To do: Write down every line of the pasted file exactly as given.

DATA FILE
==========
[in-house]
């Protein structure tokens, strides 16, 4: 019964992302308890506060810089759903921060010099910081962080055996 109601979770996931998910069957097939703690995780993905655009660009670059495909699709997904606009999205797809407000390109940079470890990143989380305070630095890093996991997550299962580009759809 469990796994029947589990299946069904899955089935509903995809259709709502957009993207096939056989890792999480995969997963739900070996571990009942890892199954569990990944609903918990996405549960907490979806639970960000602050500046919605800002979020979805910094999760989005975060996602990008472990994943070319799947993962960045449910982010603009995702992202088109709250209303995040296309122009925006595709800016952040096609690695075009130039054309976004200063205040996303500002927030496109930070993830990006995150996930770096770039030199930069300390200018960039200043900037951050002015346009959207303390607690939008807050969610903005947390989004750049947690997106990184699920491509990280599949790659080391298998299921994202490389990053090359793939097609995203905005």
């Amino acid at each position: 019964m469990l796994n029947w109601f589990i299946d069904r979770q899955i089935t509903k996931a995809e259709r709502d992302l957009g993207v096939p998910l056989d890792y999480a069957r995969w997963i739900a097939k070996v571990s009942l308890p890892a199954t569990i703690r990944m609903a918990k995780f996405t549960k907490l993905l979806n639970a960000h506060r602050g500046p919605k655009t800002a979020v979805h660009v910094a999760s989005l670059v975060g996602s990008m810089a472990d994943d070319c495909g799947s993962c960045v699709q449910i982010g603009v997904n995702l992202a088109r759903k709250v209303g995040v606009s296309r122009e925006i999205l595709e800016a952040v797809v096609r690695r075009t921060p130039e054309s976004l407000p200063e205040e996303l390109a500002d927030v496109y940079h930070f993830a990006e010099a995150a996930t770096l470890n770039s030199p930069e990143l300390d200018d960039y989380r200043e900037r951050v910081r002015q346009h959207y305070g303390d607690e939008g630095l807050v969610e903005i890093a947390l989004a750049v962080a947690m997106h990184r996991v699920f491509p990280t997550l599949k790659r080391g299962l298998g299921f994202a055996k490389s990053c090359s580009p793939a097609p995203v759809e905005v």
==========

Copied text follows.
[in-house]
């Protein structure tokens, strides 16, 4: 019964992302308890506060810089759903921060010099910081962080055996 109601979770996931998910069957097939703690995780993905655009660009670059495909699709997904606009999205797809407000390109940079470890990143989380305070630095890093996991997550299962580009759809 469990796994029947589990299946069904899955089935509903995809259709709502957009993207096939056989890792999480995969997963739900070996571990009942890892199954569990990944609903918990996405549960907490979806639970960000602050500046919605800002979020979805910094999760989005975060996602990008472990994943070319799947993962960045449910982010603009995702992202088109709250209303995040296309122009925006595709800016952040096609690695075009130039054309976004200063205040996303500002927030496109930070993830990006995150996930770096770039030199930069300390200018960039200043900037951050002015346009959207303390607690939008807050969610903005947390989004750049947690997106990184699920491509990280599949790659080391298998299921994202490389990053090359793939097609995203905005």
């Amino acid at each position: 019964m469990l796994n029947w109601f589990i299946d069904r979770q899955i089935t509903k996931a995809e259709r709502d992302l957009g993207v096939p998910l056989d890792y999480a069957r995969w997963i739900a097939k070996v571990s009942l308890p890892a199954t569990i703690r990944m609903a918990k995780f996405t549960k907490l993905l979806n639970a960000h506060r602050g500046p919605k655009t800002a979020v979805h660009v910094a999760s989005l670059v975060g996602s990008m810089a472990d994943d070319c495909g799947s993962c960045v699709q449910i982010g603009v997904n995702l992202a088109r759903k709250v209303g995040v606009s296309r122009e925006i999205l595709e800016a952040v797809v096609r690695r075009t921060p130039e054309s976004l407000p200063e205040e996303l390109a500002d927030v496109y940079h930070f993830a990006e010099a995150a996930t770096l470890n770039s030199p930069e990143l300390d200018d960039y989380r200043e900037r951050v910081r002015q346009h959207y305070g303390d607690e939008g630095l807050v969610e903005i890093a947390l989004a750049v962080a947690m997106h990184r996991v699920f491509p990280t997550l599949k790659r080391g299962l298998g299921f994202a055996k490389s990053c090359s580009p793939a097609p995203v759809e905005v």